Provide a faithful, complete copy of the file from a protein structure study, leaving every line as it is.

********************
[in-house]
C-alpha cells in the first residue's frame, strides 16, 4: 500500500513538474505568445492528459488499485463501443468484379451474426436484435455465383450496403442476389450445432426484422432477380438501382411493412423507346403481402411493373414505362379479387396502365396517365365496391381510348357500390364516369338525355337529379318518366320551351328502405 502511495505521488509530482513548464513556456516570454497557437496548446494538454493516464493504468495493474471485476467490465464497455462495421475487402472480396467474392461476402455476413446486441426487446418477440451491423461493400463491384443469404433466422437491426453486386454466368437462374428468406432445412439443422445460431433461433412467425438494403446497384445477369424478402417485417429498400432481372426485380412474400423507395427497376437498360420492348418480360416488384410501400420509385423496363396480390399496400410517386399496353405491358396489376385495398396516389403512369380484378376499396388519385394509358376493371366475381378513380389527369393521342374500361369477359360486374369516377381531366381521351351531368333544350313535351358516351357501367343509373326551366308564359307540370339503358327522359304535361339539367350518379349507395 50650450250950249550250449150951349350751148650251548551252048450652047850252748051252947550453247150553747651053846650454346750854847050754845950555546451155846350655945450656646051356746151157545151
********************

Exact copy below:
[in-house]
C-alpha cells in the first residue's frame, strides 16, 4: 500500500513538474505568445492528459488499485463501443468484379451474426436484435455465383450496403442476389450445432426484422432477380438501382411493412423507346403481402411493373414505362379479387396502365396517365365496391381510348357500390364516369338525355337529379318518366320551351328502405 502511495505521488509530482513548464513556456516570454497557437496548446494538454493516464493504468495493474471485476467490465464497455462495421475487402472480396467474392461476402455476413446486441426487446418477440451491423461493400463491384443469404433466422437491426453486386454466368437462374428468406432445412439443422445460431433461433412467425438494403446497384445477369424478402417485417429498400432481372426485380412474400423507395427497376437498360420492348418480360416488384410501400420509385423496363396480390399496400410517386399496353405491358396489376385495398396516389403512369380484378376499396388519385394509358376493371366475381378513380389527369393521342374500361369477359360486374369516377381531366381521351351531368333544350313535351358516351357501367343509373326551366308564359307540370339503358327522359304535361339539367350518379349507395 50650450250950249550250449150951349350751148650251548551252048450652047850252748051252947550453247150553747651053846650454346750854847050754845950555546451155846350655945450656646051356746151157545151